Accordingly to the 2013 Content Marketing Benchmarks, Trends and Budgets, 68% of marketers were using content curation as a content marketing tactic. Some years have passed, but many marketers will agree that content curation is just as important today.
Content curation is like coupons. According to Couponbuffer, over 300 billion coupons are distributed, but only 0.7% are redeemed. Similarly, millions of content in different formats are created daily, but very little ever gets to an end user.
Just as coupon redemption is important for customers and marketers alike, content curation is vital for both marketers and their audience. But how? Here are some ways content curation compliments your content marketing efforts.
Thankfully, the “build it and they will come” mindset that has plagued many marketers and business owners over the years is dwindling. Sure, content curation is not a cure all for brands seeking visibility. Because when you do it the wrong way, you can lose followers and/or subscribers who’d help you share and spread word about your business faster than you gain them.
Don’t just share content but add your own perspective to it. This tweet can be better, but you get the point.
When you curate content from other brands and bloggers, whether website content or social media content, eventually they will notice you. Eventually, if you create great content too that aligns with their brand’s voice and industry, they may share it with their followers.
If they don’t share it, you can ask them to do so. Some may be inclined to do it not just because you have epic content but also as a favor for sharing theirs.
The trick here is be genuine. This is an era when some marketers will use templates they find online to send messages to influencers just to stroke their ego. Stand out by using sincere commendation.
Apart from social visibility, content curation also improves search visibility. Typically, curated content on your website will include outgoing links to authority publications, use of brand names, keywords, products, and other influencers relevant to terms you want to rank for. These are all important for SEO.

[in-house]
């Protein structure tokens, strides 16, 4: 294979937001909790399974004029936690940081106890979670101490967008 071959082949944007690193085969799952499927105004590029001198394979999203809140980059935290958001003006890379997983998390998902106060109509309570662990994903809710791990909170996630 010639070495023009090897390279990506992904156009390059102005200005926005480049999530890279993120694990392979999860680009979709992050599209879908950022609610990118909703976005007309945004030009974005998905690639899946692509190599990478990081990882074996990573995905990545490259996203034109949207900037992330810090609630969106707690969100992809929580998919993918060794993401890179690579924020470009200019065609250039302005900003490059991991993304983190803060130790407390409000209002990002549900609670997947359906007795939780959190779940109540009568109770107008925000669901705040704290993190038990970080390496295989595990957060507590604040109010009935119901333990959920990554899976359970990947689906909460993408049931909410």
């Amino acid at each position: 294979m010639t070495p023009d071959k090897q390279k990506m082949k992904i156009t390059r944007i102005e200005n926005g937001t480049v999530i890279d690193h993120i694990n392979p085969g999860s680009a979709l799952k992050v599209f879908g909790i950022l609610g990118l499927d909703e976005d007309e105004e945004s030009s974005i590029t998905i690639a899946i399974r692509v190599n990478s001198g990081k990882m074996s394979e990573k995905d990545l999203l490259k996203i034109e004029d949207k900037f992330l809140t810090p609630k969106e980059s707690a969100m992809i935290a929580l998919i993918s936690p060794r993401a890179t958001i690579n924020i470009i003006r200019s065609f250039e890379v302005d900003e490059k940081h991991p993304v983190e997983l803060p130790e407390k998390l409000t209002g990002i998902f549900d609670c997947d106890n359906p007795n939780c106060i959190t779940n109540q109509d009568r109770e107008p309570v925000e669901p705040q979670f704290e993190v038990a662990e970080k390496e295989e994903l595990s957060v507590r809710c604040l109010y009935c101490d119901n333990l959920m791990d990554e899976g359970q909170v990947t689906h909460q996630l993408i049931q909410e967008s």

If your content is good enough and extensively promoted too, you’ll also earn links from other sites. And links are generally believed to be the second most important ranking factor.
Some marketers today are not creating enough content because they do not have enough content ideas to work with. Others feel that it’s no use creating content because of content shock.
Regardless, according to the 2018 B2B Content Marketing Benchmarks, Budgets, and Trends, 78% of marketers say that the creation of higher quality and more efficient content is the outstanding factor behind the content marketing success they’ve had in the past year. So contrary to what some may think, efficient content creation still works.
When you research content to curate, you can use some of them as the basis of your own content ideas.
For example, the content shock article linked above went viral and was shared thousands of times on social media. But it also forced marketers to think, investigate, explore and even create experiments to prove or disprove the content shock theory. Content ideas were born.
Articles like the ones below were created on the back of the “content shock” piece.
For more, you can perform a Google search for “no content shock” to see other articles supporting or countering the original content shock article.